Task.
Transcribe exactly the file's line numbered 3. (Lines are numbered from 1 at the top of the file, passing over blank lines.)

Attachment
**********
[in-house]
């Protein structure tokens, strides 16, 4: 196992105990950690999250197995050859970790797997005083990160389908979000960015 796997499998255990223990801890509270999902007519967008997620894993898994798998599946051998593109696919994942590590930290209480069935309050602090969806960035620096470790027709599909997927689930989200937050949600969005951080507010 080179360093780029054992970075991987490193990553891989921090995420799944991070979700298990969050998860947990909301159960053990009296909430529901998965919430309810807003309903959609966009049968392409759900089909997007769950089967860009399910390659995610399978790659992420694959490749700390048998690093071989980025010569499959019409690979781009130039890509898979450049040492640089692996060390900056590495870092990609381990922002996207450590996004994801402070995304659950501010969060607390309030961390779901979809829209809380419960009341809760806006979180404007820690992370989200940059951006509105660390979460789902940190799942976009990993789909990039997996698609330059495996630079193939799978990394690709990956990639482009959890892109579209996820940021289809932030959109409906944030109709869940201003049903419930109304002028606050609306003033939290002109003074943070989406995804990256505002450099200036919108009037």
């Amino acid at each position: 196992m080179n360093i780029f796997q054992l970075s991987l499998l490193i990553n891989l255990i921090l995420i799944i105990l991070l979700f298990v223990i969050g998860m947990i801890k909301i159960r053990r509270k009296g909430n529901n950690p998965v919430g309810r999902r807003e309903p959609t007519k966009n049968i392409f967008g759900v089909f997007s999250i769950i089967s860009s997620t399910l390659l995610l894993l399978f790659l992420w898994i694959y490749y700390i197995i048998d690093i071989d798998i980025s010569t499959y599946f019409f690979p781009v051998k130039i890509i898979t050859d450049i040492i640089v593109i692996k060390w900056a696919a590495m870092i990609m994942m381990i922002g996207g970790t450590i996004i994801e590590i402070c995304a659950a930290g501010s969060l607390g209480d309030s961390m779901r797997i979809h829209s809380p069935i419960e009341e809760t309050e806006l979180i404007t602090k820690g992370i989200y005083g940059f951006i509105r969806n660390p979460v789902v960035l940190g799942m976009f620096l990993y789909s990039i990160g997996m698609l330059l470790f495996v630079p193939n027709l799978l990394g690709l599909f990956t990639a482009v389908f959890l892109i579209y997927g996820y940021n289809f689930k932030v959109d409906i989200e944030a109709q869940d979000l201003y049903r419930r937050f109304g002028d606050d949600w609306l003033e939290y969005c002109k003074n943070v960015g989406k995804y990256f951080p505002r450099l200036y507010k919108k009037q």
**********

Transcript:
């Amino acid at each position: 196992m080179n360093i780029f796997q054992l970075s991987l499998l490193i990553n891989l255990i921090l995420i799944i105990l991070l979700f298990v223990i969050g998860m947990i801890k909301i159960r053990r509270k009296g909430n529901n950690p998965v919430g309810r999902r807003e309903p959609t007519k966009n049968i392409f967008g759900v089909f997007s999250i769950i089967s860009s997620t399910l390659l995610l894993l399978f790659l992420w898994i694959y490749y700390i197995i048998d690093i071989d798998i980025s010569t499959y599946f019409f690979p781009v051998k130039i890509i898979t050859d450049i040492i640089v593109i692996k060390w900056a696919a590495m870092i990609m994942m381990i922002g996207g970790t450590i996004i994801e590590i402070c995304a659950a930290g501010s969060l607390g209480d309030s961390m779901r797997i979809h829209s809380p069935i419960e009341e809760t309050e806006l979180i404007t602090k820690g992370i989200y005083g940059f951006i509105r969806n660390p979460v789902v960035l940190g799942m976009f620096l990993y789909s990039i990160g997996m698609l330059l470790f495996v630079p193939n027709l799978l990394g690709l599909f990956t990639a482009v389908f959890l892109i579209y997927g996820y940021n289809f689930k932030v959109d409906i989200e944030a109709q869940d979000l201003y049903r419930r937050f109304g002028d606050d949600w609306l003033e939290y969005c002109k003074n943070v960015g989406k995804y990256f951080p505002r450099l200036y507010k919108k009037q």